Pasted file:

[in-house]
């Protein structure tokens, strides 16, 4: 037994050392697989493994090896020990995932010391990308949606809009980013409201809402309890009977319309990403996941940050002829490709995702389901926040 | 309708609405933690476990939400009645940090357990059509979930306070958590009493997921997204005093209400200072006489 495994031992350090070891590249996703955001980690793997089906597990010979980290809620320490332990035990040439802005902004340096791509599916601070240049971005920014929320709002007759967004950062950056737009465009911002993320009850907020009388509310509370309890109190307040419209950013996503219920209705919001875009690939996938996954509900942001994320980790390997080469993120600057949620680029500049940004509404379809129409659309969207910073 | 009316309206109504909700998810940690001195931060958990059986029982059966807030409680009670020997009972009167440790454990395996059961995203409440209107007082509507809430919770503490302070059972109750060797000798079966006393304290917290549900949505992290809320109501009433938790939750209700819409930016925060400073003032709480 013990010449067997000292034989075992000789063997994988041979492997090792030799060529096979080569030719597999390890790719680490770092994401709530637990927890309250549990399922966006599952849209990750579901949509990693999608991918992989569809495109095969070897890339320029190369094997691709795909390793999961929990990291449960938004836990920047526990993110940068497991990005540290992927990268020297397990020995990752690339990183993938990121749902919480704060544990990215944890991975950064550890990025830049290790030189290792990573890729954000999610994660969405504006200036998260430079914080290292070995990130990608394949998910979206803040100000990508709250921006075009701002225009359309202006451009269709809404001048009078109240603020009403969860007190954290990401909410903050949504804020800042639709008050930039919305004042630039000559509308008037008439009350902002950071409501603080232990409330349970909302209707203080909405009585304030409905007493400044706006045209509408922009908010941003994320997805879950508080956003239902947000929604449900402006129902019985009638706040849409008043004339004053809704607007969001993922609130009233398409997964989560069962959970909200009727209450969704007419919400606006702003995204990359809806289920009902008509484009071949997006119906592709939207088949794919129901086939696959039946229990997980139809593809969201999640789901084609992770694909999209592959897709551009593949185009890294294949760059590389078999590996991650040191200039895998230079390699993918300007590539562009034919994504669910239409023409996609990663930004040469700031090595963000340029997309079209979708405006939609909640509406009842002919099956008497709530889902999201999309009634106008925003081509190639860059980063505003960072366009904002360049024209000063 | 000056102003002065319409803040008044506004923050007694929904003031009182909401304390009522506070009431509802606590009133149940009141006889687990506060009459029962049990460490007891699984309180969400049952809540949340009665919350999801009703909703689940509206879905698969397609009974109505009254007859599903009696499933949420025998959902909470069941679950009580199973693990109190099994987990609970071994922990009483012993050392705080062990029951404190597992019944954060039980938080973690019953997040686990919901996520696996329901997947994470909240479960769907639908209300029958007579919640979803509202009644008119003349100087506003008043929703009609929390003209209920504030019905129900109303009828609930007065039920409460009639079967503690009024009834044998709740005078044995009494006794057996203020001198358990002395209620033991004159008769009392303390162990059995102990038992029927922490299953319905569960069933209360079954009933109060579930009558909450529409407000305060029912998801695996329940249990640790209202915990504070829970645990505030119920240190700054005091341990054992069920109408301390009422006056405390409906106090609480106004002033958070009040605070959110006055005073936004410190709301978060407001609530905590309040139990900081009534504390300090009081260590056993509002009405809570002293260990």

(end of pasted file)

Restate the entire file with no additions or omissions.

[in-house]
């Protein structure tokens, strides 16, 4: 037994050392697989493994090896020990995932010391990308949606809009980013409201809402309890009977319309990403996941940050002829490709995702389901926040 | 309708609405933690476990939400009645940090357990059509979930306070958590009493997921997204005093209400200072006489 495994031992350090070891590249996703955001980690793997089906597990010979980290809620320490332990035990040439802005902004340096791509599916601070240049971005920014929320709002007759967004950062950056737009465009911002993320009850907020009388509310509370309890109190307040419209950013996503219920209705919001875009690939996938996954509900942001994320980790390997080469993120600057949620680029500049940004509404379809129409659309969207910073 | 009316309206109504909700998810940690001195931060958990059986029982059966807030409680009670020997009972009167440790454990395996059961995203409440209107007082509507809430919770503490302070059972109750060797000798079966006393304290917290549900949505992290809320109501009433938790939750209700819409930016925060400073003032709480 013990010449067997000292034989075992000789063997994988041979492997090792030799060529096979080569030719597999390890790719680490770092994401709530637990927890309250549990399922966006599952849209990750579901949509990693999608991918992989569809495109095969070897890339320029190369094997691709795909390793999961929990990291449960938004836990920047526990993110940068497991990005540290992927990268020297397990020995990752690339990183993938990121749902919480704060544990990215944890991975950064550890990025830049290790030189290792990573890729954000999610994660969405504006200036998260430079914080290292070995990130990608394949998910979206803040100000990508709250921006075009701002225009359309202006451009269709809404001048009078109240603020009403969860007190954290990401909410903050949504804020800042639709008050930039919305004042630039000559509308008037008439009350902002950071409501603080232990409330349970909302209707203080909405009585304030409905007493400044706006045209509408922009908010941003994320997805879950508080956003239902947000929604449900402006129902019985009638706040849409008043004339004053809704607007969001993922609130009233398409997964989560069962959970909200009727209450969704007419919400606006702003995204990359809806289920009902008509484009071949997006119906592709939207088949794919129901086939696959039946229990997980139809593809969201999640789901084609992770694909999209592959897709551009593949185009890294294949760059590389078999590996991650040191200039895998230079390699993918300007590539562009034919994504669910239409023409996609990663930004040469700031090595963000340029997309079209979708405006939609909640509406009842002919099956008497709530889902999201999309009634106008925003081509190639860059980063505003960072366009904002360049024209000063 | 000056102003002065319409803040008044506004923050007694929904003031009182909401304390009522506070009431509802606590009133149940009141006889687990506060009459029962049990460490007891699984309180969400049952809540949340009665919350999801009703909703689940509206879905698969397609009974109505009254007859599903009696499933949420025998959902909470069941679950009580199973693990109190099994987990609970071994922990009483012993050392705080062990029951404190597992019944954060039980938080973690019953997040686990919901996520696996329901997947994470909240479960769907639908209300029958007579919640979803509202009644008119003349100087506003008043929703009609929390003209209920504030019905129900109303009828609930007065039920409460009639079967503690009024009834044998709740005078044995009494006794057996203020001198358990002395209620033991004159008769009392303390162990059995102990038992029927922490299953319905569960069933209360079954009933109060579930009558909450529409407000305060029912998801695996329940249990640790209202915990504070829970645990505030119920240190700054005091341990054992069920109408301390009422006056405390409906106090609480106004002033958070009040605070959110006055005073936004410190709301978060407001609530905590309040139990900081009534504390300090009081260590056993509002009405809570002293260990």